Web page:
There's a first time for everything and Monday was my introduction to a podcast interview. Dr. Paul runs a great podcast called "Live On Purpose Radio". He interviews people who have had to overcome adversity and make crutial decisions in their lives to find success. I think he was running low on quality interviews when he saw me bumpin down the street. I felt a tug as I was snatched off my feet and plopped in his chair. Someone slammed some headphones and shoved a mic in my face and the in the podcast:

You don't need an iPod to listen - just click the link and listen right from the webpage. Anyway - I had fun and now I'm going back through some of his other podcasts - really good stuff.

Sunday, February 12, 2012

Guess What Came In The Mail?

There's nothing quite like getting a box of new books in the mail! You spend months working on a project but have to wait sometimes over a year to see the final product. Senorita Gordita is my third book with Author Helen Ketteman - a wonderful author and a great gal! Senorita Gordita is a fractured fairy tale or retelling of "The Little Ginger Bread Man" with a southwest twist.

Our Publisher - Albert Whitman, has been great to work with. Senorita Gordita is my sixth book with them and hopefully not my last. Developing relationships with publishers has been vital to developing my career in children's books. So far all six books are still in print - I don't know what they're doing over there but from experience this is rare - way to go Whitman...and Albert!!! I've had other books go out of print with other publishers and it's never fun when that happens. There are a lot of reasons why some books do well while others don't - perhaps another blog entry in the future.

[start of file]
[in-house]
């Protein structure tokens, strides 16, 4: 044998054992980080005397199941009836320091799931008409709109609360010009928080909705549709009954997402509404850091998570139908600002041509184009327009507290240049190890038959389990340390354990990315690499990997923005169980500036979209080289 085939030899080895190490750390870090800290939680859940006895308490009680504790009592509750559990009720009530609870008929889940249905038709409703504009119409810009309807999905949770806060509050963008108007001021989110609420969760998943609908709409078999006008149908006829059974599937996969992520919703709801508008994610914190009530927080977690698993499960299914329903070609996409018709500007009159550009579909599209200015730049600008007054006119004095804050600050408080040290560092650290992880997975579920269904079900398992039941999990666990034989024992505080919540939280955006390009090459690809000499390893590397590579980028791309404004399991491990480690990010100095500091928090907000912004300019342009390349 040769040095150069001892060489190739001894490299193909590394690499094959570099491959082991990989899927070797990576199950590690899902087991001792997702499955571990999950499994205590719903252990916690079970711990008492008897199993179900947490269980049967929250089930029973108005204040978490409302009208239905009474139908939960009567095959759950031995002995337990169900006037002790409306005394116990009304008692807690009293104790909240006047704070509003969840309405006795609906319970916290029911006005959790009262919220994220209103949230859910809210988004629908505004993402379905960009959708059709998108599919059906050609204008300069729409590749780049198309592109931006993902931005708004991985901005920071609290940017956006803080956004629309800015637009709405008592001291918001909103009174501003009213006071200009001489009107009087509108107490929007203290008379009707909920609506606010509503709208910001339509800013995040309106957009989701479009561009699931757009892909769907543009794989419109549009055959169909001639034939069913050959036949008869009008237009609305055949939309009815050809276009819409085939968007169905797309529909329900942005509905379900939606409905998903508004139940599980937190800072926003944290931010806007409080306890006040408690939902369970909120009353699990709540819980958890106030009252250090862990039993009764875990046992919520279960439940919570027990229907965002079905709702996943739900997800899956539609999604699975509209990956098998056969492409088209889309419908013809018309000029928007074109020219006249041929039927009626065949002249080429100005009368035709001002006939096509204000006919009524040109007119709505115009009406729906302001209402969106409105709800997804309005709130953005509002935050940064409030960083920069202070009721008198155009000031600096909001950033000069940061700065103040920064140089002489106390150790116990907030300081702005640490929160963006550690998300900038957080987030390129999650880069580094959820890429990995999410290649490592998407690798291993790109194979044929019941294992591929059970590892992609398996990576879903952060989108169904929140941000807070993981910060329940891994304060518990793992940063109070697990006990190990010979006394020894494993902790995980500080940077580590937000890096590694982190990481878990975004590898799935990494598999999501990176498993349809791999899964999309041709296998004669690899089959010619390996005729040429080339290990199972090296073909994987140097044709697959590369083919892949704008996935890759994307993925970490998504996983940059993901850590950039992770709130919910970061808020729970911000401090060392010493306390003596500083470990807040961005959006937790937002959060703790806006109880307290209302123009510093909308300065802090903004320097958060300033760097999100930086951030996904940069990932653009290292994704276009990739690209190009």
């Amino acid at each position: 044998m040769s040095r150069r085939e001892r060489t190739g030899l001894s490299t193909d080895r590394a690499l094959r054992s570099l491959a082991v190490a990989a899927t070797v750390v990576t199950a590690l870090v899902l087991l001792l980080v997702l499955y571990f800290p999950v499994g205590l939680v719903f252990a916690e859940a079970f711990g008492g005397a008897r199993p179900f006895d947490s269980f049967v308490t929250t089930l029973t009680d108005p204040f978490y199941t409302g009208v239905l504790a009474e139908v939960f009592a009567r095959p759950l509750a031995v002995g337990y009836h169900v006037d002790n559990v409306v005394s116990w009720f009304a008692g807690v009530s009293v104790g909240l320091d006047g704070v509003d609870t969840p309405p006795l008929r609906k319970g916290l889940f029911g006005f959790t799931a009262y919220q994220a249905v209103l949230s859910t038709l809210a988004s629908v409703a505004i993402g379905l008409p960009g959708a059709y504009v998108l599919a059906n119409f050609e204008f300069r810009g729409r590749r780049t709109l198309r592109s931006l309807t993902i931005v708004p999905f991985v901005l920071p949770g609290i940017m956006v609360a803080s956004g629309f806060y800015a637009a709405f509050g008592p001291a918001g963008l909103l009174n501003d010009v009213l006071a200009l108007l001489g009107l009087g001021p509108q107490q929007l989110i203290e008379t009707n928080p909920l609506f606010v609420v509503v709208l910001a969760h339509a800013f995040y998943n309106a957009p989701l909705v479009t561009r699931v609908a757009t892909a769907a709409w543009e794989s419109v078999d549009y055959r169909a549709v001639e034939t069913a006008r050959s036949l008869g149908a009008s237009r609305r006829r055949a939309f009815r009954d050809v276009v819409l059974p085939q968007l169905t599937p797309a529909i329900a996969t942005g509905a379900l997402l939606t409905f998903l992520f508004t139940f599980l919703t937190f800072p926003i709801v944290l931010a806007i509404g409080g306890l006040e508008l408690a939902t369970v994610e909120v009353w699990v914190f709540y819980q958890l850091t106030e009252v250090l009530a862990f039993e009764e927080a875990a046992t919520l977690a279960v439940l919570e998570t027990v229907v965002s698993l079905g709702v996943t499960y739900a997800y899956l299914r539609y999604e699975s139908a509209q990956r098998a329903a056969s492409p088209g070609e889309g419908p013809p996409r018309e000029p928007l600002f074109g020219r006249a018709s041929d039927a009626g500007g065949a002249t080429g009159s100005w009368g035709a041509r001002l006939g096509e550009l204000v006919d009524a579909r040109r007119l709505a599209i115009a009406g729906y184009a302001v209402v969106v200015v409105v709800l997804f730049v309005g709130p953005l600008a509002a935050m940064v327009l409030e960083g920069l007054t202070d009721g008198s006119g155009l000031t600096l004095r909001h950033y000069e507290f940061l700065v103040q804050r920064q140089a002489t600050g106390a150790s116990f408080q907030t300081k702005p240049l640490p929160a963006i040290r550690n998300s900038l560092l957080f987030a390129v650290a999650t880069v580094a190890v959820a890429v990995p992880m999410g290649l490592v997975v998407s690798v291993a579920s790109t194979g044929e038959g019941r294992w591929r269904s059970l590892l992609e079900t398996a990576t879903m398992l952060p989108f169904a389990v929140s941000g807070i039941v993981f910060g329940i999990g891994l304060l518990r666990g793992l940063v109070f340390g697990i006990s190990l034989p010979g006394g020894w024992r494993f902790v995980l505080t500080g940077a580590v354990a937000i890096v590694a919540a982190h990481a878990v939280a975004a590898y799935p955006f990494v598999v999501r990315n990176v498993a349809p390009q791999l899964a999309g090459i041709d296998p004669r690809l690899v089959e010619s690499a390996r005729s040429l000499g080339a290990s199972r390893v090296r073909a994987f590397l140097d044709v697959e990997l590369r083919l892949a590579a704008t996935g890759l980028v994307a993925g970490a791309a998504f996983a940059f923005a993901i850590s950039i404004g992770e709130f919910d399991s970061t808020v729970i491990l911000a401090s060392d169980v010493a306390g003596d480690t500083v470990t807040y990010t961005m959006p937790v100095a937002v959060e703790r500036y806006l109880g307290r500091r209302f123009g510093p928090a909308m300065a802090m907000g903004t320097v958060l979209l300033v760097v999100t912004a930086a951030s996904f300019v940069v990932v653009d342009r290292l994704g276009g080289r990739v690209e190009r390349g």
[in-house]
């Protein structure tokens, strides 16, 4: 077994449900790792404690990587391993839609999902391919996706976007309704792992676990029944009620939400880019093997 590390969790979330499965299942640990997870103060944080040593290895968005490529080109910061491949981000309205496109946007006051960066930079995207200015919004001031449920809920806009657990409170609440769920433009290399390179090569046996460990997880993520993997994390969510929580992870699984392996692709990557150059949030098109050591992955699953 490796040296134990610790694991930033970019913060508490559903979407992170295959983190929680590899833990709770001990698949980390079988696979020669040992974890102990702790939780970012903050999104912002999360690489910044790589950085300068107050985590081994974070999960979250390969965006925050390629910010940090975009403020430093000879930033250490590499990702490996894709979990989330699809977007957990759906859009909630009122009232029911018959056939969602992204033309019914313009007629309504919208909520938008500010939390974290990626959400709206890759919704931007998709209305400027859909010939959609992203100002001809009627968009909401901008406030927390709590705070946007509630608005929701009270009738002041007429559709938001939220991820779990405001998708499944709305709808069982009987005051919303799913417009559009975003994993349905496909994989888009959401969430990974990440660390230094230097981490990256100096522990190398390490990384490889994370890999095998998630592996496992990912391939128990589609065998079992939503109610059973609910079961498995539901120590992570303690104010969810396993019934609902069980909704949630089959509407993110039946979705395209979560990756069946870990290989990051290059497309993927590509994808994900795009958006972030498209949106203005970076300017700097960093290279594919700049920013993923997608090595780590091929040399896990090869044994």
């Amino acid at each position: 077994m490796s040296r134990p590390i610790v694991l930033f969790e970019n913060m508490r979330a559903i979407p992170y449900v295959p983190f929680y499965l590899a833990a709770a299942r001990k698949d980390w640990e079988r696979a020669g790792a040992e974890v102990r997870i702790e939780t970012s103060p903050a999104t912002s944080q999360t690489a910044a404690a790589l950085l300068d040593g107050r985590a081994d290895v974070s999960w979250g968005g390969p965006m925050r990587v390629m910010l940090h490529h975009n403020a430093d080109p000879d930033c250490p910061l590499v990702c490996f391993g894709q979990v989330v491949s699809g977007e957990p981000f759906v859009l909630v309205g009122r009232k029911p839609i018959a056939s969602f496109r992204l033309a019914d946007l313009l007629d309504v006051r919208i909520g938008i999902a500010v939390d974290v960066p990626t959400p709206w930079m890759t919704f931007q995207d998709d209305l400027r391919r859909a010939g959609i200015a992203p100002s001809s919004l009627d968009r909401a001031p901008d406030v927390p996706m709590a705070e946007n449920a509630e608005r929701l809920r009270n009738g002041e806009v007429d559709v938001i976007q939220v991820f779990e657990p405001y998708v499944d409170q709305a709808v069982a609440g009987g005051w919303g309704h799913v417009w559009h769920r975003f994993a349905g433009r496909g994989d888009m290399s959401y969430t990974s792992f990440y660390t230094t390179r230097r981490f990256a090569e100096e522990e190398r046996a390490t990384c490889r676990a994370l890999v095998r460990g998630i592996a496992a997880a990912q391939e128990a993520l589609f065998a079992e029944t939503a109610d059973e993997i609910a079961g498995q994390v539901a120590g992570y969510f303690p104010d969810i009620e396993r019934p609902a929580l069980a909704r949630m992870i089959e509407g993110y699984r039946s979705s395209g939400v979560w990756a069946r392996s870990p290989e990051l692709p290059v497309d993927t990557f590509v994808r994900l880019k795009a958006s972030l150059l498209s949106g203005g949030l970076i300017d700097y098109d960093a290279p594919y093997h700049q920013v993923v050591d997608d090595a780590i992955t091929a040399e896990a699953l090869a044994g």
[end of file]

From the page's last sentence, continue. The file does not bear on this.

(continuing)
Oh, also, Albert Whitman has been having great success with their ebook releases of "The Box Car Children"

Monday, February 6, 2012

Just For Fun!

Once a month I try to make time for a personal piece. I know I've talked about this before but I feel it's important to pursue creating something without boundaries or limits. An excuse to be totally selfish. To allow the piece to "breath". I had fun with this back to work! (digital illustration painted using photoshop)

Friday, February 3, 2012

How to Make and Market Your ebook / app

I get asked quite often: "why should I make an ebook or app and what are the best methods to market them?" In the video below I try to make a case for both. I hope that my insights will help you make the right decisions for you. I'm not an expert at this whole ebook thing but I've developed some opinions which I've put in the video. With a technology so new all we can really go on is each others best guesses and experiences. If you're writing or illustrating or contemplating either I think this video might help you solidify your ideas or change them for the better.

Oh yeah - the video is about a half hour so get your favorite beverage and a sketchbook and chilax!